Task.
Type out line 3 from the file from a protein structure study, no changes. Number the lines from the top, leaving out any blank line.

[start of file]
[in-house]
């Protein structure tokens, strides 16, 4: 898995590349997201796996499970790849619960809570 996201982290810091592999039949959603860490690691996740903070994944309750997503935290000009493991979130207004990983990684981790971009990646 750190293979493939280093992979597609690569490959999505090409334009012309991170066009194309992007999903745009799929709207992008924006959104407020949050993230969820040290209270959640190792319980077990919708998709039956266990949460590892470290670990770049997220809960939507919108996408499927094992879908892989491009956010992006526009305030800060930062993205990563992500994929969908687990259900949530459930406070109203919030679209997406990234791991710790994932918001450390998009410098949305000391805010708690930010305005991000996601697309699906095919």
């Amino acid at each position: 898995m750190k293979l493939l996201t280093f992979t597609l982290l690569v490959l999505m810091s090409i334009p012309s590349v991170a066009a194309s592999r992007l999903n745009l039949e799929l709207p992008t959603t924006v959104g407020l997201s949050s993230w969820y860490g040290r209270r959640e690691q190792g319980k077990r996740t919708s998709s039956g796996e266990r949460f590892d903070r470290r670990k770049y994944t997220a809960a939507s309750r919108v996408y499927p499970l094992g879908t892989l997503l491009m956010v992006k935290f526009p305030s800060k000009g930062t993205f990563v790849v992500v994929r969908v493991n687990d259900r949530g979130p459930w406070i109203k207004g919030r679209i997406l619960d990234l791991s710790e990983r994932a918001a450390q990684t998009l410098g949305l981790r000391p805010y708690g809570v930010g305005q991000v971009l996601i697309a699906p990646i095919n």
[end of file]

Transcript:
């Amino acid at each position: 898995m750190k293979l493939l996201t280093f992979t597609l982290l690569v490959l999505m810091s090409i334009p012309s590349v991170a066009a194309s592999r992007l999903n745009l039949e799929l709207p992008t959603t924006v959104g407020l997201s949050s993230w969820y860490g040290r209270r959640e690691q190792g319980k077990r996740t919708s998709s039956g796996e266990r949460f590892d903070r470290r670990k770049y994944t997220a809960a939507s309750r919108v996408y499927p499970l094992g879908t892989l997503l491009m956010v992006k935290f526009p305030s800060k000009g930062t993205f990563v790849v992500v994929r969908v493991n687990d259900r949530g979130p459930w406070i109203k207004g919030r679209i997406l619960d990234l791991s710790e990983r994932a918001a450390q990684t998009l410098g949305l981790r000391p805010y708690g809570v930010g305005q991000v971009l996601i697309a699906p990646i095919n």